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Successful Turn of the Irminger Sea Array

The newly deployed Irminger Sea Array Global Surface Buoy floats along the surface as seabirds investigate. The Global Surface Mooring will collect data from sensors distributed throughout the water column and transmit it back to shore via satellite. In this strongly forced ocean region, the surface meteorological and turbulent air-sea flux sensor packages will contribute much sought after information about the interaction between the atmosphere and ocean. (Photo Credit: Sheri N. White)

(Click to enlarge) The newly deployed Irminger Sea Array Global Surface Buoy floats along the surface as seabirds investigate. The Global Surface Mooring will collect data from sensors distributed throughout the water column and transmit it back to shore via satellite. In this strongly forced ocean region, the surface meteorological and turbulent air-sea flux sensor packages will contribute much sought after information about the interaction between the atmosphere and ocean. (Photo Credit: Sheri N. White)

The 2015 Irminger Sea Array cruise marked the first “turn” (recovery & reinstallation) of the moorings and gliders.

In August, the OOI team conducted the first maintenance cruise of the high latitude, global site, the Irminger Sea Array, located Southeast of Greenland. The OOI team, led by Woods Hole Oceanographic Institution (WHOI) departed Woods Hole, MA August 5 on the R/V Atlantis on a four-week cruise that just ended in Nuuk, Greenland.

The maintenance cruise focused on “turning” (recovery & reinstallation) of infrastructure

including one large, instrumented surface mooring with battery, wind and solar powered buoy and satellite telemetry, two subsurface flanking moorings with fixed sensors and acoustic communications to gliders, one global profiler mooring with an instrumented subsurface platform and subsurface wire-following profiler, and four open ocean gliders with extended endurance and acoustic communications.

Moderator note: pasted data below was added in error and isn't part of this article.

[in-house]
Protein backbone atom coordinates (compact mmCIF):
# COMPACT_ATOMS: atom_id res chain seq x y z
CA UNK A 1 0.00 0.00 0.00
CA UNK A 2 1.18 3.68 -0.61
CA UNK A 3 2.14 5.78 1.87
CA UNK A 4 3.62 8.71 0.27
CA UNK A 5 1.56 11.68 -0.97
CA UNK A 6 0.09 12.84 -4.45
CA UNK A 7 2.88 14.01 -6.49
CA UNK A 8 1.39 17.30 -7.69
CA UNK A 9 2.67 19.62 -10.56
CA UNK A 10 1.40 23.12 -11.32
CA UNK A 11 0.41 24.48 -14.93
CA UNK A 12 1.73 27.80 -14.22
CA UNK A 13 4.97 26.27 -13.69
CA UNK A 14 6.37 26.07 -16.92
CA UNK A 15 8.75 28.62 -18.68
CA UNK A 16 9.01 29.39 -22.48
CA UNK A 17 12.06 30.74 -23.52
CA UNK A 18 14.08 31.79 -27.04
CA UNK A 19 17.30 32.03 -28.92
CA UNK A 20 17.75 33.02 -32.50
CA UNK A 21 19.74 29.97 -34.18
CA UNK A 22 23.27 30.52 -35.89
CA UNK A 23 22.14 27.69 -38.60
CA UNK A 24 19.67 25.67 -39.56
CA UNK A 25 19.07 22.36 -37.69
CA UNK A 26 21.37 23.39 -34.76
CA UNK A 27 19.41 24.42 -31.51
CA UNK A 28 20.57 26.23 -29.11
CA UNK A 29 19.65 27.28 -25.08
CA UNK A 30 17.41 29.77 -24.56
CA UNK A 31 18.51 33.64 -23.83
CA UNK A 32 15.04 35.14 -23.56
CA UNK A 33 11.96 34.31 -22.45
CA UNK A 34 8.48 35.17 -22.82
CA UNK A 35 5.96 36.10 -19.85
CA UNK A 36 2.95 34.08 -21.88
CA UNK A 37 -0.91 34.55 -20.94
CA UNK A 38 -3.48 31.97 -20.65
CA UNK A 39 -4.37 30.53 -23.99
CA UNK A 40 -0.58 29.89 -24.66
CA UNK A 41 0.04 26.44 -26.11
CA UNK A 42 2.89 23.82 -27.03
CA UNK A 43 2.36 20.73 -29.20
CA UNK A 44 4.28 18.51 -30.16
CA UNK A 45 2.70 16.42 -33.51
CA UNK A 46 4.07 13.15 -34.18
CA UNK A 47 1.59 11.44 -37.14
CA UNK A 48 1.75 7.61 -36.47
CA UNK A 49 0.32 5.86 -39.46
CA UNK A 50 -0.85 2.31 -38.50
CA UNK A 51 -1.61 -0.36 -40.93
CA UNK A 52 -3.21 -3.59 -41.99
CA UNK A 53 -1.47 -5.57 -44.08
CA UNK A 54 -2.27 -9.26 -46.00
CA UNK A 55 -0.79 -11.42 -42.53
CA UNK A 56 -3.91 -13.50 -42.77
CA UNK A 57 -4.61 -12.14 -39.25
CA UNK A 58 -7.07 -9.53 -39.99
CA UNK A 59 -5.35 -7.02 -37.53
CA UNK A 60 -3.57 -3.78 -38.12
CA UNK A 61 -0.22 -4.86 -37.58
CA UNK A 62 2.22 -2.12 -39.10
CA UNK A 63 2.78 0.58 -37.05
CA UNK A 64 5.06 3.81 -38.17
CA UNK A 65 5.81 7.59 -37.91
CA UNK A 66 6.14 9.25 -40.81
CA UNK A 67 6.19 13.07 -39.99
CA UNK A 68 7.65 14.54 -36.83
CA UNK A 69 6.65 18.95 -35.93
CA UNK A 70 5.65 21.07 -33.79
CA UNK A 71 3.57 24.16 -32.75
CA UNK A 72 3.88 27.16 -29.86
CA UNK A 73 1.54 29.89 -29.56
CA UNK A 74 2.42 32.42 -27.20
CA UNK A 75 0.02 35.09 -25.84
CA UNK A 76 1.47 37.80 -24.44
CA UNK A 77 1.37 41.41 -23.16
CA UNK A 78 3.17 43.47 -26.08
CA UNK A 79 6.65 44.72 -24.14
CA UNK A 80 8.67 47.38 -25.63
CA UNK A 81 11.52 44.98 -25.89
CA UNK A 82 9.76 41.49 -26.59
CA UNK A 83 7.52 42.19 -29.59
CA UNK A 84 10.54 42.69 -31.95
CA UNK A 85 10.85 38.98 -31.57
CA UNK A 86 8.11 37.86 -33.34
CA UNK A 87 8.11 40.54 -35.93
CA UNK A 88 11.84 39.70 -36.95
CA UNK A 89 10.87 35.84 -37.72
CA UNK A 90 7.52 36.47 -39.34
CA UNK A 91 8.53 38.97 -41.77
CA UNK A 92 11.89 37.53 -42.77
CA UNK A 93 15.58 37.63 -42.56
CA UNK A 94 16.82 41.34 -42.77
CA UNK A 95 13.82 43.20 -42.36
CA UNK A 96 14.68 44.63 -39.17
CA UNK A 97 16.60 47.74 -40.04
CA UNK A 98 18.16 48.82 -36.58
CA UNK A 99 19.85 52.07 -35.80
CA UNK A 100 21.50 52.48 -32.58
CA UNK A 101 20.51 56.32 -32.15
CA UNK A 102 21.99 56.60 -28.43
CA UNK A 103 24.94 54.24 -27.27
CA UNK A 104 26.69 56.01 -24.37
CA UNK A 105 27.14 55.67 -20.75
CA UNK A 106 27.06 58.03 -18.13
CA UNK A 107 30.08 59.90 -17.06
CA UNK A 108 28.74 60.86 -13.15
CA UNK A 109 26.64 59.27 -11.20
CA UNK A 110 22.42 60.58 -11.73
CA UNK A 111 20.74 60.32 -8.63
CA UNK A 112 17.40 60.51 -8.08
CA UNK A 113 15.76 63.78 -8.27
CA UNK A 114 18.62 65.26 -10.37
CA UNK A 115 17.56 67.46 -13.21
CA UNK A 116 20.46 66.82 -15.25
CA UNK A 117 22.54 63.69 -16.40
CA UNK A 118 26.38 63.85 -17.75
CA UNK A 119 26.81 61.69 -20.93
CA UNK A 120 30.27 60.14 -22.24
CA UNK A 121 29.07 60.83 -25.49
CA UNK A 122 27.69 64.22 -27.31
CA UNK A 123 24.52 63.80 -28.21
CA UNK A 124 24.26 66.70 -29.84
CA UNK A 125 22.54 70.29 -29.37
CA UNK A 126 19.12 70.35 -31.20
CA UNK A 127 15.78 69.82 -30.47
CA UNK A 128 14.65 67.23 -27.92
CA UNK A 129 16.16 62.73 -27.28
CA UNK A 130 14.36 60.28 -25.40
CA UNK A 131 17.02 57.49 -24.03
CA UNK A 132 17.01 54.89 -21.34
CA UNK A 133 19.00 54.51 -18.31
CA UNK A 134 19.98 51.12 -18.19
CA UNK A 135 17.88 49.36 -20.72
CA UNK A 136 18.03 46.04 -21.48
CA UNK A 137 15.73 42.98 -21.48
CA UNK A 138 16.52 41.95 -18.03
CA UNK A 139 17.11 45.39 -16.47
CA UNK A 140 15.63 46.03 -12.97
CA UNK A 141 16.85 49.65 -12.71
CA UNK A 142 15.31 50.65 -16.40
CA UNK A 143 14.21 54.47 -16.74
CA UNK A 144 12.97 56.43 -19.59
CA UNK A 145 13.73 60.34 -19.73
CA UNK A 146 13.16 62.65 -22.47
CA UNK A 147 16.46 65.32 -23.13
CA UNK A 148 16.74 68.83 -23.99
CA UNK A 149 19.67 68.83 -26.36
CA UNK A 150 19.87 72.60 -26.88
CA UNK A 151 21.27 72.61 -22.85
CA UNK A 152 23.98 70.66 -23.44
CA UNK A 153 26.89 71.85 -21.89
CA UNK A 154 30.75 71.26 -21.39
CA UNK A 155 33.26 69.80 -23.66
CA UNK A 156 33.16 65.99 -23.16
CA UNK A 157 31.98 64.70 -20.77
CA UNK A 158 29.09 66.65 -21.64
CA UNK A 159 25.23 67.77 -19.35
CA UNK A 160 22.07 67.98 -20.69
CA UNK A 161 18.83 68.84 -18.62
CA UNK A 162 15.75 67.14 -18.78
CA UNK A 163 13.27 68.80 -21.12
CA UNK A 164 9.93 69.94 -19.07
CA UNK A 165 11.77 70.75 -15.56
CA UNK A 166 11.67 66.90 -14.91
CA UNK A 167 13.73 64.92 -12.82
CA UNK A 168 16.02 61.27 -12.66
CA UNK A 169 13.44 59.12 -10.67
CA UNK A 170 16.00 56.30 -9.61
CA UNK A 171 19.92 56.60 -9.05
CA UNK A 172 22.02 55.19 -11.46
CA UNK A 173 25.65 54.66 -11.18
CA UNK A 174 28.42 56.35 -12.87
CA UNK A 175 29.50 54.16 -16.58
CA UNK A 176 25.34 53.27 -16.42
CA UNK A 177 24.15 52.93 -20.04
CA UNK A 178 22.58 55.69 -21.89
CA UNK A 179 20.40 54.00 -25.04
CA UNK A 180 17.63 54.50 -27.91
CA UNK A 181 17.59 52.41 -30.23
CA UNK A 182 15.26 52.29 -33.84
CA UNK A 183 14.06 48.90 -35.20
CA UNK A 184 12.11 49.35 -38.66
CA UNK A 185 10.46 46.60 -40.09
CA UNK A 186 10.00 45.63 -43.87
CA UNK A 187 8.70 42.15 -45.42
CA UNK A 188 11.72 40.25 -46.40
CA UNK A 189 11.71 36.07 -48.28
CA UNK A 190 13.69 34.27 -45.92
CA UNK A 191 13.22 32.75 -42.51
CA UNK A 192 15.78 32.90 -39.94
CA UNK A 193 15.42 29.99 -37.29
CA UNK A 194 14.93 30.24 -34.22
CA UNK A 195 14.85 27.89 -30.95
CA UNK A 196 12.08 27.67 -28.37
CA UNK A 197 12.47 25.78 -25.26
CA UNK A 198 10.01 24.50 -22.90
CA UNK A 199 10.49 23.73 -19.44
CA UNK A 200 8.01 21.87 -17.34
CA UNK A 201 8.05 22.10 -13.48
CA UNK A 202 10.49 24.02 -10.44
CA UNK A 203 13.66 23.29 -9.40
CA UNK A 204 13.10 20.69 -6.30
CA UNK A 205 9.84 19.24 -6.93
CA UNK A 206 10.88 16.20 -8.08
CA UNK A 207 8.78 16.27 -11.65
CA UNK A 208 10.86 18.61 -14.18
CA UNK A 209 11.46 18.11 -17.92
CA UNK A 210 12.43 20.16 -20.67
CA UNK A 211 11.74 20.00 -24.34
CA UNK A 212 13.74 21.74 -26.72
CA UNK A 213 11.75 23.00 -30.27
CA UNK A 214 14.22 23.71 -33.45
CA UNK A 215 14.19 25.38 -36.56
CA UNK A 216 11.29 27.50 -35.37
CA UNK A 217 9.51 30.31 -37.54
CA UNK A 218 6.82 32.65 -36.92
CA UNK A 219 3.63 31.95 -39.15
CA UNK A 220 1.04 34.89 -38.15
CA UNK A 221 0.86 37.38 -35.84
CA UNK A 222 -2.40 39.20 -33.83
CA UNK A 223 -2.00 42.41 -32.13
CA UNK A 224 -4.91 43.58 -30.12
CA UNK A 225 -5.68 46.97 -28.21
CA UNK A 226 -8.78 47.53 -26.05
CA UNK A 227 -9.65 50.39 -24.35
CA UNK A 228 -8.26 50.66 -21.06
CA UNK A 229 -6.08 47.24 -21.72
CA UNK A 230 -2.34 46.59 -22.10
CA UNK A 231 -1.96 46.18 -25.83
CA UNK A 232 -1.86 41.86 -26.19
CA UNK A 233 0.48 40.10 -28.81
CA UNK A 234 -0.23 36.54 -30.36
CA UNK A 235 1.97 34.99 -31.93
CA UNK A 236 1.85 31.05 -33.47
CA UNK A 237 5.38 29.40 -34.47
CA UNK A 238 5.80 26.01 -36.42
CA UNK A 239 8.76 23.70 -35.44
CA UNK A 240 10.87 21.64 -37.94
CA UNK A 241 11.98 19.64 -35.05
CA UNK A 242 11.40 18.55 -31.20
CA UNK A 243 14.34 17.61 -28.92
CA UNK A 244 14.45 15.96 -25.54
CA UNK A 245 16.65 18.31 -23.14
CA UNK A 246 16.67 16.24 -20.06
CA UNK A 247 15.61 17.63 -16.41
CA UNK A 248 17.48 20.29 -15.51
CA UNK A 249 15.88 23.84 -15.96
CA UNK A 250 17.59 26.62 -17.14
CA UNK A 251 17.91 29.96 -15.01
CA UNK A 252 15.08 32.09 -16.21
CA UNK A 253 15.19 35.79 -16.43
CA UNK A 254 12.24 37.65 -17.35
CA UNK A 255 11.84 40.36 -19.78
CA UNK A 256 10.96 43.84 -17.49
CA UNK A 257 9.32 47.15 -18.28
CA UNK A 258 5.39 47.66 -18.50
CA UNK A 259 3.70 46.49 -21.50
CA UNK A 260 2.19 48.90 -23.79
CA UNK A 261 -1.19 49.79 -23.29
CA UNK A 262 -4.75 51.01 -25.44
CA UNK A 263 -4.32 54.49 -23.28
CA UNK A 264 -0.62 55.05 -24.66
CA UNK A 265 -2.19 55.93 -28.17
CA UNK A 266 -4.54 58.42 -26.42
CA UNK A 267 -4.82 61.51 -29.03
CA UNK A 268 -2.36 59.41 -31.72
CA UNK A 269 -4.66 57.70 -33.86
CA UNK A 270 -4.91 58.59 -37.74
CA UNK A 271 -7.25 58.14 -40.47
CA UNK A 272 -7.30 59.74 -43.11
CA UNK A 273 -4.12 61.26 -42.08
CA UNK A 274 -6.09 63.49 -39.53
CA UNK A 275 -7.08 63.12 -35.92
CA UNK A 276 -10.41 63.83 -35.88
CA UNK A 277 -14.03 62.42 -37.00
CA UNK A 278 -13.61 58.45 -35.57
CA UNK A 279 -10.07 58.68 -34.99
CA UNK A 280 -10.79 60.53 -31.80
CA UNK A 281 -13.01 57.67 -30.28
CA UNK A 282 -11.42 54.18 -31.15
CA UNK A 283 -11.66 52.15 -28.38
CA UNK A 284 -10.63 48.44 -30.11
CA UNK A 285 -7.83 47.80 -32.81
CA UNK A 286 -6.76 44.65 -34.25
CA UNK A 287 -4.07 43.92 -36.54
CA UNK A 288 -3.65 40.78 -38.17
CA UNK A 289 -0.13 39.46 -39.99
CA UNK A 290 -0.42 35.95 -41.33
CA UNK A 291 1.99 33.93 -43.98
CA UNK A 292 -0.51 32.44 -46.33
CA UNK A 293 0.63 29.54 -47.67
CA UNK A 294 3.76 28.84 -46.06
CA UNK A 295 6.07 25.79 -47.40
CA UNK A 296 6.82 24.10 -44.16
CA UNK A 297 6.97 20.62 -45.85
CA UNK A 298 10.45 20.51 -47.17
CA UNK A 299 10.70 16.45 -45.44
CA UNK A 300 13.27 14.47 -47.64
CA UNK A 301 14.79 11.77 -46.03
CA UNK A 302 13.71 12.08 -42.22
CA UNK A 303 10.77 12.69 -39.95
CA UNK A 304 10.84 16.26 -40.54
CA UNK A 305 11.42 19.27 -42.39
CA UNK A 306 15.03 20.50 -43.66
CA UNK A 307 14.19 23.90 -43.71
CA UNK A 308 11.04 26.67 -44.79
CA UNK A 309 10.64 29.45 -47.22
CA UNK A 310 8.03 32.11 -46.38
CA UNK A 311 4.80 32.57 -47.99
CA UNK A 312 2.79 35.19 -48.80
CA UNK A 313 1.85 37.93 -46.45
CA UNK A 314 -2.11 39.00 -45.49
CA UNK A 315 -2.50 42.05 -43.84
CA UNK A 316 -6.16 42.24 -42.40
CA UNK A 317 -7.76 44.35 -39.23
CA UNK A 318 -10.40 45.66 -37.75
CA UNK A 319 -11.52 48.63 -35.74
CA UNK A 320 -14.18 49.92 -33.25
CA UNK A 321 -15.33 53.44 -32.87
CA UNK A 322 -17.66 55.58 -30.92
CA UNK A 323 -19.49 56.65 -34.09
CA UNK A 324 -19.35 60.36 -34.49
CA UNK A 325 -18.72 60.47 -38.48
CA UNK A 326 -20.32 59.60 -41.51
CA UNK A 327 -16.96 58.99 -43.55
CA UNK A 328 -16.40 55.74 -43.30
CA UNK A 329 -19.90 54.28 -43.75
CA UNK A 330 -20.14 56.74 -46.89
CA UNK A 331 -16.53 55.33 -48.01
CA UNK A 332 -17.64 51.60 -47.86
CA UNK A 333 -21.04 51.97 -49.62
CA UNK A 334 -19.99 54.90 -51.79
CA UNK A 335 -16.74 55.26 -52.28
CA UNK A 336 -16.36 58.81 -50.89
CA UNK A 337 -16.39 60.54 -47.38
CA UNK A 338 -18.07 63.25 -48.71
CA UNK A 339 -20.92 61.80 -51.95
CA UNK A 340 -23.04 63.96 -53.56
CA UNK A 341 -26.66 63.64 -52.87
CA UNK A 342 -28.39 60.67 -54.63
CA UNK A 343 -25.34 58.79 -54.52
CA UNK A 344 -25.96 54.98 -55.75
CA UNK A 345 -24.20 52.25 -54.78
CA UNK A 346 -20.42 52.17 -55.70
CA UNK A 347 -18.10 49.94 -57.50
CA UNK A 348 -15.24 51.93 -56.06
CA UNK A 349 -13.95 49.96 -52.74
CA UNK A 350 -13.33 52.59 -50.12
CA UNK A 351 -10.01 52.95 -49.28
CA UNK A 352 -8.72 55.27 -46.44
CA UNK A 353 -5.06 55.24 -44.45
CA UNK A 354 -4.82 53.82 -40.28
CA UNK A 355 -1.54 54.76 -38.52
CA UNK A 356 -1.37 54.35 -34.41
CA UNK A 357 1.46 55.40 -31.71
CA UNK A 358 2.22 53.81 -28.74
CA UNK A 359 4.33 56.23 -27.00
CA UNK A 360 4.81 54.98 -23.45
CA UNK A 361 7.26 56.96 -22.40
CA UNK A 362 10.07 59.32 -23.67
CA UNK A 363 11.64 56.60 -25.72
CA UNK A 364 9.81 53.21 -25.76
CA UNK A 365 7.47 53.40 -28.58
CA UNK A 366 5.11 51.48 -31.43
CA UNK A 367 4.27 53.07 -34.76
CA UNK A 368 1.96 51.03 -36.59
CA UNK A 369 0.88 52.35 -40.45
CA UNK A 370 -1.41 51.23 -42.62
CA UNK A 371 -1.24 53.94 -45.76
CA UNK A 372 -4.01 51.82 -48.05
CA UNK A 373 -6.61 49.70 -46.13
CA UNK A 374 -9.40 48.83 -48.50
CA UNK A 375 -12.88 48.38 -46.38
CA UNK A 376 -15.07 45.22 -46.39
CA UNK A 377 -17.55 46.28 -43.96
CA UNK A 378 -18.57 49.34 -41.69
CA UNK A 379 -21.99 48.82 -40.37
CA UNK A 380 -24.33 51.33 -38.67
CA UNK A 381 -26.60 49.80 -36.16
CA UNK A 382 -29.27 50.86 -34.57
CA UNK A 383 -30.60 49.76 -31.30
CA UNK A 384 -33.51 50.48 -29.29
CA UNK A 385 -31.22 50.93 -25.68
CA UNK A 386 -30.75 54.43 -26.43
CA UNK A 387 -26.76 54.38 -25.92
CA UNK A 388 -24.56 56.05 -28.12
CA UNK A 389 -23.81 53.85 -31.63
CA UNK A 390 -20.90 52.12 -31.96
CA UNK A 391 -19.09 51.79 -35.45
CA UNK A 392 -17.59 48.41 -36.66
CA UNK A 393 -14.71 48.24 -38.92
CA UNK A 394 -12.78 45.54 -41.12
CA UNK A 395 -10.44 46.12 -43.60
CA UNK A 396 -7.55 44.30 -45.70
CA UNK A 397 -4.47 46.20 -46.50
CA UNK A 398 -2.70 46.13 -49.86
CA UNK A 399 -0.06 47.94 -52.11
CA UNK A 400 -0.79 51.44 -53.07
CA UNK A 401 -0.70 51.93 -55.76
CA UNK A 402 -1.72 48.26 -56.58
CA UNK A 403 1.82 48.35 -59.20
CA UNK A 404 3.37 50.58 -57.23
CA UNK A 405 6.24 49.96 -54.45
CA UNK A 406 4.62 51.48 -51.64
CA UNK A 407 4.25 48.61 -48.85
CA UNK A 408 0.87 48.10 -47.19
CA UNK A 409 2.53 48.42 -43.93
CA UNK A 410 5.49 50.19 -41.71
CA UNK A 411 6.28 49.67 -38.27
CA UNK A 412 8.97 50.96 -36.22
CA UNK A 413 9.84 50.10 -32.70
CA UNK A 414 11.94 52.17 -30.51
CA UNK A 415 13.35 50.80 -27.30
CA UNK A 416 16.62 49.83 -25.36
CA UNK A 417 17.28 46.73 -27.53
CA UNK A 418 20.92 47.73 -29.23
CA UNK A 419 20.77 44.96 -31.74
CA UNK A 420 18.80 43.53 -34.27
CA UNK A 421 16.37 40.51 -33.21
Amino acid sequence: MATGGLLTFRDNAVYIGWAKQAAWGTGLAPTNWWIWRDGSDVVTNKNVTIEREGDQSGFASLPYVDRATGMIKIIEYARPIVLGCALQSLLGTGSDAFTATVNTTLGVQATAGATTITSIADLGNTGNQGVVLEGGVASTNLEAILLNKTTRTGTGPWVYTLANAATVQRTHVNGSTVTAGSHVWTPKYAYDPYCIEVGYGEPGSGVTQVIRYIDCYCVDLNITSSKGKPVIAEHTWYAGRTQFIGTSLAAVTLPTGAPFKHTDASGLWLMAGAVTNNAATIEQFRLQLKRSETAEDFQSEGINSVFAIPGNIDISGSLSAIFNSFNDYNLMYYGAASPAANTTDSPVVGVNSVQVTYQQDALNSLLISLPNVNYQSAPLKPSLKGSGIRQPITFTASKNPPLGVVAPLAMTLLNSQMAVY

In addition to the deployments, the team conducted shipboard sampling including bathymetric surveys, water sample collection, and CTD casts in support of field calibration and validation of the platforms and instruments.

During the cruise, the team was able to observe first hand the heavy winds so notorious for the area. As the ship steamed north from Woods Hole, a large storm developed over the Irminger Sea, and the wind picked up to 60 knots. The R/V Atlantis slowed her passage to the site, waiting for more moderate weather to recover and deploy moorings. A reminder of why these areas have traditionally been so difficult to survey by ship.

The Irminger Sea is a site where historically in many winters strong heat loss at the sea surface leads to the surface water becoming dense and sinking to the deep ocean. The OOI surface mooring is located very near the profiler mooring (click here for more information on the array’s infrastructure) and will provide oceanographers the data needed to document the atmospheric as well as oceanographic conditions that lead to deep convection.

“The first year data return was very high,” remarked Bob Weller WHOI Senior Scientist and cruise Chief Scientist. “we care excited to see the contribution sustained observations at this strongly forced high latitude site will make to ocean and climate science for years to come.”

The Irminger Sea Array is one of four sites in the OOI focusing on the critical, yet under-sampled, high-latitude regions of the Pacific and Atlantic.  It includes a network of moorings that will support sensors for measurement of air-sea fluxes of heat, moisture and momentum; physical, biological and chemical properties throughout the water column. The placement and instrumentation of the OOI Irminger Sea array is coordinated with the international OSNAP (Overturning in the Subpolar North Atlantic Program) examining the large-scale, low-frequency, full water-column net transports of mass, heat and fresh water associated with the meridional overturning circulation in the subpolar North Atlantic.

The OOI, a project funded by the National Science Foundation, is planned as a networked infrastructure of science-driven sensor systems to measure the physical, chemical, geological and biological variables in the ocean and seafloor. The OOI will be one fully integrated system collecting data on coastal, regional and global scales. Greater knowledge of the ocean’s interrelated systems is vital for increased understanding of their effects on biodiversity, ocean and coastal ecosystems, ecosystem health and climate change. OOI will put ocean observing data.

Please continue to visit the OOI Website for the latest news on the program or Submit Comments or Question for the OOI Program.

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